• 6. MA-TCPSP: example Multi-agent scheduling (i) given: set Ac of activities ai with asked for: schedule for activities, Given release times, durations, deadlines & respecting all constraints • a set of activities Ac with release, duration and deadline constraints precedences • a precedence ordering < defined on Ac ( 0, 6, 12 ) ( 0, 7, ∞ ) • a set of agents A to execute the activities ( 0, 6, 12 ) ( 6, 7, 14 ) • for each agent Ai a disjoint subset Aci of activities assigned to it. A1 a1 a4 a1 a3 0 6 14 21 ( 6, 7, 14 ) Question ( 0, 4, 5 ) ( 0, 10, ∞ ) a4 a3 Find a schedule for the set of activities Aci to be performed by agent Ai a2 13 such that all constraints are satisfied. ( 0, 4, 5 ) ( 1, 10, 20 ) ( 1, 10, 20 ) precedence relation A2 a2 a5 Note a5 0 4 14 The solution proposed is a centralized & dictatorial view on 0 5 10 15 20 MAS: assigned to agent A1 - each agent receives a fixed schedule, assigned to agent A2 - none of the agents is free to determine its own preferred scheduleEASSS Valencia May 2012 31 EASSS Valencia May 2012 32 Multi-agent scheduling (ii) Contents Part 1 Given • a set of activities Ac with release, duration and deadline constraints 1. Introduction: Agent Coordination in Scheduling • a precedence ordering < defined on Ac basic scheduling concepts; • a set of agents A to execute the activities introduction to autonomous scheduling. • for each agent Ai a disjoint subset Aci of activities assigned to it. Question 2. Theory: temporal schedules in Simple Temporal Plans simple temporal plans (STPs); Find a schedule for the set of activities Aci to be performed by agent Ai such that all constraints are satisfied. determining consistency of an STP; finding solutions for an STP; Our problem (agent coordination) temporal decoupling in STPs. find a coordination mechanism ensuring that 3. Application: coordination of schedules at airports - each agent is able to determine its own local schedule; temporal decoupling applied to - a simple merge of all these local schedules constitutes always the turnaround process at airports. a global schedule satisfying all the constraints.EASSS Valencia May 2012 33 EASSS Valencia May 2012 34 Simple Temporal Plans From TCPSP to STP TCPSP STP We discuss TCPSPs using a special constraint representation that allows for efficient solution finding. 1. there is a set of activities Ac and for 1. for every activity a∈Ac there are every activity a∈Ac there is a release two time variables ta and t’a This constraint system allows only time r(a), a deadline d(a) and the following constraints: binary constraints of the form t’ - t ≤ d and a length l(a). - ta ≤ r(a) between time points t associated with activities a. ta - t’a ≤ -l(a) t’a - ta ≤ l(a) Constraint systems containing t’a ≤ d(a) - a set of time points 2. there is a partial precedence order 2. for every pair ai < aj, there exists - and a set of such binary difference constraints < defined on Ac a constraint t’ai - taj ≤ 0 are known as Remark 1 Simple Temporal Plans Usually there is a fixed time reference point z = 0. Then every constraint can be written as a binary constraint: - ta ≤ r(a) => z - ta ≤ r(a); t’a ≤ d(a) => t’a - z ≤ d(a)EASSS Valencia May 2012 35 EASSS Valencia May 2012 36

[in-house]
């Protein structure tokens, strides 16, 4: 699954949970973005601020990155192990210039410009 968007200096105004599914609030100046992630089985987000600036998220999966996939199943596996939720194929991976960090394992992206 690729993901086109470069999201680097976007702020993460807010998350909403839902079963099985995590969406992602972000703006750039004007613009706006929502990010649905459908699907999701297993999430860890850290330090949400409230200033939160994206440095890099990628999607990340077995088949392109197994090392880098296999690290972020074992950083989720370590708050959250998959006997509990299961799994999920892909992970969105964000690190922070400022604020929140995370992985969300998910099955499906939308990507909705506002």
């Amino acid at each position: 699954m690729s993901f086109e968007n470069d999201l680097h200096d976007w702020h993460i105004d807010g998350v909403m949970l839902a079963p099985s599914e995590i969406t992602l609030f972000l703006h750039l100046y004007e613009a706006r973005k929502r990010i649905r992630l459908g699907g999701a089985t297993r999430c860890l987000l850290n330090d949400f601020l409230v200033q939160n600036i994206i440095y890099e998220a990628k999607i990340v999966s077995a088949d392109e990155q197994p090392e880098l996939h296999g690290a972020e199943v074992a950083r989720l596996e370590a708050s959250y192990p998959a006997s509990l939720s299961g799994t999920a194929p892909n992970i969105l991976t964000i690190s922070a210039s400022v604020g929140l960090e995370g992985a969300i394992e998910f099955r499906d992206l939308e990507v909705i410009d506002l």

• 7. From TCPSP to STP Small example Two trains A and B meet each other at a platform. TCPSP STP Train A arrives at 12.00 hrs and stops at most 5 minutes. Train B must arrive at least 2 minutes later than A, and 1. there is a set of activities Ac and for 1. for every activity a∈Ac there are must leave within 3 minutes after A leaves. every activity a∈Ac there is a release two time variables ta and t’a and the following constraints: B stays at most 7 minutes and at least 2 minutes. time r(a), a deadline d(a) When does A leave, B arrive and B leave? and a length l(a). - ta ≤ r(a) ta - t’a ≤ -l(a) t’a - ta ≤ l(a) B t’a ≤ d(a) 2. there is a partial precedence order 2. for every pair ai < aj, there exists < defined on Ac a constraint t’ai - taj ≤ 0 A Remark 2 Sometimes the length l(a) of activity a is a variable constrained by l1 ≤ l(a) ≤ l2 Such a constraint can be translated to the following pair of STN constraints: ta - t’a ≤ -l1 and t’a - ta ≤ l2EASSS Valencia May 2012 37 EASSS Valencia May 2012 38 Small example Small example Two trains A and B meet each other at a platform. Two trains A and B meet each other at a platform. Train A arrives at 12.00 hrs and stops at most 5 minutes. Train A arrives at 12.00 hrs and stops at most 5 minutes. Train B must arrive at least 2 minutes later than A, and Train B must arrive at least 2 minutes later than A, and must leave within 3 minutes after A leaves. must leave within 3 minutes after A leaves. B stays at most 7 minutes and at least 2 minutes. B stays at most 7 minutes and at least 2 minutes. When does A leave, B arrive and B leave? When does A leave, B arrive and B leave? time points time points tA, tB : arrival of A, B z0 : time reference tA, tB : arrival of A, B z0 : time reference STP t’A, t’B : departure of A, B t’A, t’B : departure of A, B This is the standard representation in constraints constraints Simple z0 = 0 tB - tA ≥ 2 transforming constraints z0 = 0 t’A - tA ≤ 5 t’B - t’A ≤ 3 to standard form Temporal 0 ≤ tA - z0 ≤ 0 t’B - t’A ≤ 3 tj - ti ≤ aij tA - z0 ≤ 0 tA - t’A ≤ 0 t’B - tB ≤ 7 Plans 0 ≤ t’A - tA ≤ 5 2 ≤ t’B - tB ≤ 7 z0 - tA ≤ 0 tA - tB ≤ -2 tB - t’B ≤ -2EASSS Valencia May 2012 39 EASSS Valencia May 2012 40 Simple Temporal Plans Simple Temporal Plans A Simple Temporal Plan (STP) is a tuple S = ( T, C ) An STN S =(T,C) can also be represented by a labeled directed graph where GS = ( T, E, l ) labeled edge - T is a set of time-points and called a Simple Temporal Network (STN) δ - C is a set of binary constraints of the form t’ - t ≤ δ, δ being an arbitrary constant Nodes are time points, labeled edges are derived from constraints: t’ - t ≤ δ t t’ constraint Simple Temporal Plan Simple Temporal Plan S = ( T, C ) S = ( T, C ) T = {z0, tA, tB, t’A, t’B } T = {z0, tA, tB, t’A, t’B } C = { z0 = 0 t’A - tA ≤ 5 t’B - t’A ≤ 3 C = { z0 = 0 t’A - tA ≤ 5 t’B - t’A ≤ 3 tA - z0 ≤ 0 tA - t’A ≤ 0 t’B - tB ≤ 7 tA - z0 ≤ 0 tA - t’A ≤ 0 t’B - tB ≤ 7 z0 - tA ≤ 0 tA - tB ≤ -2 tB - t’B ≤ -2 } z0 - tA ≤ 0 tA - tB ≤ -2 tB - t’B ≤ -2EASSS Valencia May 2012 41 EASSS Valencia May 2012 42